1. ## Three proofs.

Hi! I've got a few problems that I wonder if someone could help me with.

1) If Y is a discrete random variable that assigns positive probabilites to only the positive integers, show that.

I don't have a clue about how to solve this one.

2) Let Y denote a geometric random variable with probability of success p.
a) Show that for a positive integer a,

b) Show that for positive integers a and b

I've been trying a lot with this one, but don't really know how to prove this.

3) Find E[Y(Y-1)] for a geometric random variable Y by finding d^2/dq^2 for

I don't know about this one either. My suggestion is that the second derivative is equal to this:

, but how do I use that to find E[Y(Y-1)]?

Would be nice if someone could help me with any of these problems.

2. Originally Posted by approx
Hi! I've got a few problems that I wonder if someone could help me with.

1) If Y is a discrete random variable that assigns positive probabilites to only the positive integers, show that.

I don't have a clue about how to solve this one.
[snip]
$E(Y)$
$= \sum_{j=1}^\infty j \,P(Y=j)$
$= \sum_{j=1}^\infty \sum_{k=1}^j P(Y=j)$
$= \sum_{k=1}^\infty \sum_{j=k}^\infty P(Y=j)$
$= \sum_{k=1}^\infty P(Y \geq k)$

3. Thanks for your help. But could you please motivate the steps? And how come you end up with the index starting with k=1? Is it just a generalised thing?

4. Originally Posted by approx
Thanks for your help. But could you please motivate the steps? And how come you end up with the index starting with k=1? Is it just a generalised thing?
The trick is simple, once you see it: express the sum as a double sum, then interchange the order of summation.

To see how to get from
$\sum_{j=1}^\infty \sum_{k=1}^j$
to
$\sum_{k=1}^\infty \sum_{j=k}^\infty$
take a piece of graph paper, label the axes j and k, and blacken the (j,k) points involved in the first sum. Then think about summing things in the other direction -- first k and then j.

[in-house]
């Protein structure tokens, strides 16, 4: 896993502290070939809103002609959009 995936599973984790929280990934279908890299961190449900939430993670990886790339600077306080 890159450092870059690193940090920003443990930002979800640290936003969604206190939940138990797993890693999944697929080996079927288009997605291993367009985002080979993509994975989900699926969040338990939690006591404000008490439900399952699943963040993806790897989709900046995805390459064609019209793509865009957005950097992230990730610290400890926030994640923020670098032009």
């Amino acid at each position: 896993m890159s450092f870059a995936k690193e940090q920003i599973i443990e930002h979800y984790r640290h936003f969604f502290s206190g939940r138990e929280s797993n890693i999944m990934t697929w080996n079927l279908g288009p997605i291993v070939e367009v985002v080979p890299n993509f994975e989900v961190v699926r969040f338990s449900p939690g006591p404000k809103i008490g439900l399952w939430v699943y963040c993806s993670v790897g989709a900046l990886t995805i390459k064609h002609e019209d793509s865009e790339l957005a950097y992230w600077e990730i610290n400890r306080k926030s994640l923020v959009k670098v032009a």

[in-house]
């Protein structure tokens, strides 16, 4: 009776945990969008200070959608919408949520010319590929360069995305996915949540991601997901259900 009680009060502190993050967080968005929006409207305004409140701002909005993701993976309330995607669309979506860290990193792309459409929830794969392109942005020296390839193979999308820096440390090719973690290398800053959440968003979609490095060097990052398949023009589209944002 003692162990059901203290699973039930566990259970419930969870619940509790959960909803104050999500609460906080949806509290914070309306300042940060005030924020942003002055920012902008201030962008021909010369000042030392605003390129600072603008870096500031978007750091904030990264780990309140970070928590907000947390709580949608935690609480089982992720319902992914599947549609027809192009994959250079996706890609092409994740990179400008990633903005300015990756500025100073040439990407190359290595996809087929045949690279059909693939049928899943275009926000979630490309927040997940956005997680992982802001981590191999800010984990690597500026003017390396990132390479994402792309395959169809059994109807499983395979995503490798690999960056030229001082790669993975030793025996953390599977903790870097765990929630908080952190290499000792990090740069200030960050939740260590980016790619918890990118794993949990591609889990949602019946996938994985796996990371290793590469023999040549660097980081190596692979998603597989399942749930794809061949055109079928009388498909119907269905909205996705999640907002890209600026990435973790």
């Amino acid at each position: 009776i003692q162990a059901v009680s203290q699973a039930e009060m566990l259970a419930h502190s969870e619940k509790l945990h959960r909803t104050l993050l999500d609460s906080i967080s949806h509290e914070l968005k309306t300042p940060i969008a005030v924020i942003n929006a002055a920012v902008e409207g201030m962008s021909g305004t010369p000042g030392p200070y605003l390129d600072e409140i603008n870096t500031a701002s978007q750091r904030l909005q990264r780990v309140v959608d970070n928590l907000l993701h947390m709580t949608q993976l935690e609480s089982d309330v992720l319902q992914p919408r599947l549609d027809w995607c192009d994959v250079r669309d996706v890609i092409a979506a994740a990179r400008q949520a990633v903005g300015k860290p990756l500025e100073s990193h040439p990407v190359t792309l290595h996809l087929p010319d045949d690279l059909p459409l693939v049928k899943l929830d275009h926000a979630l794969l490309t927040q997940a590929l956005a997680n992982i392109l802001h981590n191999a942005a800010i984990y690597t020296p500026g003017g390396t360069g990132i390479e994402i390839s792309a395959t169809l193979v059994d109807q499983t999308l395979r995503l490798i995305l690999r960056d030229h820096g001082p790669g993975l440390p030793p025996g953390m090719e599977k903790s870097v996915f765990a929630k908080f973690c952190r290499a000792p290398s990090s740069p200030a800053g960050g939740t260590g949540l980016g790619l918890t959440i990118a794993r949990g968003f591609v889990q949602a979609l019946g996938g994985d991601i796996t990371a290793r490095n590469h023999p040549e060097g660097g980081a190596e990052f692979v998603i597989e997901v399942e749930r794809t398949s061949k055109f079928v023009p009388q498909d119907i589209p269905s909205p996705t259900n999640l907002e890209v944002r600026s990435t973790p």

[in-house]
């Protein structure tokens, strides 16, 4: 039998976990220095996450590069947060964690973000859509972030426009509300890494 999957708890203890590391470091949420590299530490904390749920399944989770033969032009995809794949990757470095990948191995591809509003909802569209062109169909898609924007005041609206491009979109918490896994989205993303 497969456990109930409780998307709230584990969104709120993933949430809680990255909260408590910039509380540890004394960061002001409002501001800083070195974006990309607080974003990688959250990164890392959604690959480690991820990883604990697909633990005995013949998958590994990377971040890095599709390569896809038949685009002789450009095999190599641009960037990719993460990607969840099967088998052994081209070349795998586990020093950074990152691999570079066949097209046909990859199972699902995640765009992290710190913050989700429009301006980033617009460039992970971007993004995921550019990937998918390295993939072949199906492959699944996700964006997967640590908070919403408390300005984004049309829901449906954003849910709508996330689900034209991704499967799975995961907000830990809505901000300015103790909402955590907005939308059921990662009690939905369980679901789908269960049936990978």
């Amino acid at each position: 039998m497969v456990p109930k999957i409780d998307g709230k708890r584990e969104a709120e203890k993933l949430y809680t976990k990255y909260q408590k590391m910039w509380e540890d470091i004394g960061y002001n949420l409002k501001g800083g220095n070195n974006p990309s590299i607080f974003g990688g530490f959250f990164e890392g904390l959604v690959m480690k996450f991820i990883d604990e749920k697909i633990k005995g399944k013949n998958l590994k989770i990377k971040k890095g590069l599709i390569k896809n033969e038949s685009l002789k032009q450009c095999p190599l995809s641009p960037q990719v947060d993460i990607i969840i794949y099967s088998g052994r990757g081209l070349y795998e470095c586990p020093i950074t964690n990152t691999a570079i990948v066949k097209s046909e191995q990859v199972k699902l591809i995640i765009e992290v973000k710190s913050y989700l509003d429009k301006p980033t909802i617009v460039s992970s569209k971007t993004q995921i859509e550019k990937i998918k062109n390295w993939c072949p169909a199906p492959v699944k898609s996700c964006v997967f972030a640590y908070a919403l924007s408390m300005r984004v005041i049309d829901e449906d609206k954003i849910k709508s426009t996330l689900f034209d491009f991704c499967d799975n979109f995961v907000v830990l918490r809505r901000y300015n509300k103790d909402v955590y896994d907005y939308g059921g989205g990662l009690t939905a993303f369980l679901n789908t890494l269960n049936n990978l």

5. Originally Posted by approx
Hi! I've got a few problems that I wonder if someone could help me with.

[snip]

2) Let Y denote a geometric random variable with probability of success p.
a) Show that for a positive integer a,

[snip]
You should know that $\Pr(Y = n) = (1 - p)^{n-1} p = q^{n-1} (1 - q)$.

Then:

$\Pr(Y > a) = 1 - \Pr(Y \leq a)$ $= 1 - \left[ ~ \Pr(Y = 1) + \Pr(Y = 2) + \Pr(Y = 3) + \, ... \, + \Pr(Y = a) ~ \right]$

$= 1 - \left[ ~ (1 - q) + q ( 1- q) + q^2 (1 - q) \, ... \, + q^{a-1} (1 - q) ~ \right]$

$= 1 - (1 - q) \left[ 1 + q + q^2 \, ... \, + q^{a-1} \right]$

Sum the stuff in the square brackets using the formula for the sum of a geometric series. Simplify.

$= 1 - [1 - q^a] = q^a$.

6. Originally Posted by approx
]snip]

2) Let Y denote a geometric random variable with probability of success p.

[snip]

b) Show that for positive integers a and b

I've been trying a lot with this one, but don't really know how to prove this.

[snip]
$\Pr( Y > a + b ~ | ~ Y > a) = \frac{\Pr(Y > a + b ~ \text{and} ~ Y > a)}{\Pr(Y > a)} = \frac{\Pr(Y > a + b)}{\Pr(Y > a)}$

Use the result from a):

$= \frac{q^{a+b}}{q^a} = q^b$.

7. Originally Posted by approx
[snip]
3) Find E[Y(Y-1)] for a geometric random variable Y by finding d^2/dq^2 for

I don't know about this one either. My suggestion is that the second derivative is equal to this:

, but how do I use that to find E[Y(Y-1)]?

Would be nice if someone could help me with any of these problems.
By definition:

$E[Y(Y-1)] = \sum_{y=1}^{\infty} y (y-1) q^{y-1} p = q p \sum_{y=1}^{\infty} y(y-1) q^{y-2} = q (1 - q) \sum_{y=1}^{\infty} y(y-1) q^{y-2}$ .... (1)

Sum of geometric series: $S = \sum_{y=1}^{\infty} q^{y} = \frac{q}{1-q}$.

Therefore: $\frac{d^2 S}{d q^2} = \sum_{y=1}^{\infty} y (y - 1) q^{y-2} = \frac{2}{(1 - q)^3}$ .... (2)

Substitute equation (2) into equation (1) and simplify.

You can check this result by noting that:

$E(Y(Y-1)] = E[Y^2] - E[Y]$ $= E[Y^2] - \left( E[Y] \right)^2 + \left( E[Y] \right)^2 - E[Y] = Var(Y) + \left( E[Y] \right)^2 - E[Y]$.

And for a geometric distribution you should know that $E[Y] = \frac{1}{p} = \frac{1}{1 - q}$ and $Var[Y] = \frac{1-p}{p^2} = \frac{q}{(1 - q)^2}$.

8. Thanks both of you, Mr F and awkward, for your help! Much appreciated.

9. ## Re: Three proofs.

Originally Posted by awkward
$E(Y)$
$= \sum_{j=1}^\infty j \,P(Y=j)$
$= \sum_{j=1}^\infty \sum_{k=1}^j P(Y=j)$
$= \sum_{k=1}^\infty \sum_{j=k}^\infty P(Y=j)$
$= \sum_{k=1}^\infty P(Y \geq k)$
I'm afraid I can't see how one goes from $= \sum_{j=1}^\infty j \,P(Y=j)$ to $= \sum_{j=1}^\infty \sum_{k=1}^j P(Y=j)$ Could someone please explain that step?

10. ## Re: Three proofs.

Why has a seven year old thread been bumped?

11. ## Re: Three proofs.

Originally Posted by Prove It
Why has a seven year old thread been bumped?
I'm afraid, since this is my second post, that I don't know. :-) However, a good night's sleep has just cleared up the step: we're multiplying by an integer, which is equivalent to adding the muliplicand to itself the appropriate number of times. I'll have another stab at the next step before I ask for help.